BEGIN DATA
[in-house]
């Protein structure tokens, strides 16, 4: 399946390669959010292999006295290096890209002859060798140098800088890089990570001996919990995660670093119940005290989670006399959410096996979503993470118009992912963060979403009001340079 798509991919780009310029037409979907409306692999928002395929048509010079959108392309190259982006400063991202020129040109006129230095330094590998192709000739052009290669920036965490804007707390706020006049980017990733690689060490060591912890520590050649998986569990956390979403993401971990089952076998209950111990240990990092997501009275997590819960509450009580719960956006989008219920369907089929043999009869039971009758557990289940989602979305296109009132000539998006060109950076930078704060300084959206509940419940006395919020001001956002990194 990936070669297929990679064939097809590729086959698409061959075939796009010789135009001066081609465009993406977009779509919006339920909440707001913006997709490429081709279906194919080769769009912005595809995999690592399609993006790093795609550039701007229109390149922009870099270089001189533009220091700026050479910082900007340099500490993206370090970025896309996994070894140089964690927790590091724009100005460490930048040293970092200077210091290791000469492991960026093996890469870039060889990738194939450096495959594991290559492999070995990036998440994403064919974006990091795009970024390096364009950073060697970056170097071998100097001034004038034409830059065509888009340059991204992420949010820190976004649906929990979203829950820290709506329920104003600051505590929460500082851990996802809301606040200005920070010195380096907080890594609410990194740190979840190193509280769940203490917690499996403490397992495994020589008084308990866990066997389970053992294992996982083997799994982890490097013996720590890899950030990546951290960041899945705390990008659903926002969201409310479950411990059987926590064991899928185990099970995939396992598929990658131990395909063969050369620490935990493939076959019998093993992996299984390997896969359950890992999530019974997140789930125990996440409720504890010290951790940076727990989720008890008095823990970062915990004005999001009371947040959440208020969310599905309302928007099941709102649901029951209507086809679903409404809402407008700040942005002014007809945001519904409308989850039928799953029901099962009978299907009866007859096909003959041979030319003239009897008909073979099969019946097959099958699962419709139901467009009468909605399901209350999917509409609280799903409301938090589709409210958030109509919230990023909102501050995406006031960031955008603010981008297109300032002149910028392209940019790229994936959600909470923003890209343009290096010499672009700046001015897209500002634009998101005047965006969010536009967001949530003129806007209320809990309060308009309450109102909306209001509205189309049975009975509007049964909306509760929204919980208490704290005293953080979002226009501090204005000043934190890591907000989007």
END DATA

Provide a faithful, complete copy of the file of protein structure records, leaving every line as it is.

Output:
[in-house]
């Protein structure tokens, strides 16, 4: 399946390669959010292999006295290096890209002859060798140098800088890089990570001996919990995660670093119940005290989670006399959410096996979503993470118009992912963060979403009001340079 798509991919780009310029037409979907409306692999928002395929048509010079959108392309190259982006400063991202020129040109006129230095330094590998192709000739052009290669920036965490804007707390706020006049980017990733690689060490060591912890520590050649998986569990956390979403993401971990089952076998209950111990240990990092997501009275997590819960509450009580719960956006989008219920369907089929043999009869039971009758557990289940989602979305296109009132000539998006060109950076930078704060300084959206509940419940006395919020001001956002990194 990936070669297929990679064939097809590729086959698409061959075939796009010789135009001066081609465009993406977009779509919006339920909440707001913006997709490429081709279906194919080769769009912005595809995999690592399609993006790093795609550039701007229109390149922009870099270089001189533009220091700026050479910082900007340099500490993206370090970025896309996994070894140089964690927790590091724009100005460490930048040293970092200077210091290791000469492991960026093996890469870039060889990738194939450096495959594991290559492999070995990036998440994403064919974006990091795009970024390096364009950073060697970056170097071998100097001034004038034409830059065509888009340059991204992420949010820190976004649906929990979203829950820290709506329920104003600051505590929460500082851990996802809301606040200005920070010195380096907080890594609410990194740190979840190193509280769940203490917690499996403490397992495994020589008084308990866990066997389970053992294992996982083997799994982890490097013996720590890899950030990546951290960041899945705390990008659903926002969201409310479950411990059987926590064991899928185990099970995939396992598929990658131990395909063969050369620490935990493939076959019998093993992996299984390997896969359950890992999530019974997140789930125990996440409720504890010290951790940076727990989720008890008095823990970062915990004005999001009371947040959440208020969310599905309302928007099941709102649901029951209507086809679903409404809402407008700040942005002014007809945001519904409308989850039928799953029901099962009978299907009866007859096909003959041979030319003239009897008909073979099969019946097959099958699962419709139901467009009468909605399901209350999917509409609280799903409301938090589709409210958030109509919230990023909102501050995406006031960031955008603010981008297109300032002149910028392209940019790229994936959600909470923003890209343009290096010499672009700046001015897209500002634009998101005047965006969010536009967001949530003129806007209320809990309060308009309450109102909306209001509205189309049975009975509007049964909306509760929204919980208490704290005293953080979002226009501090204005000043934190890591907000989007």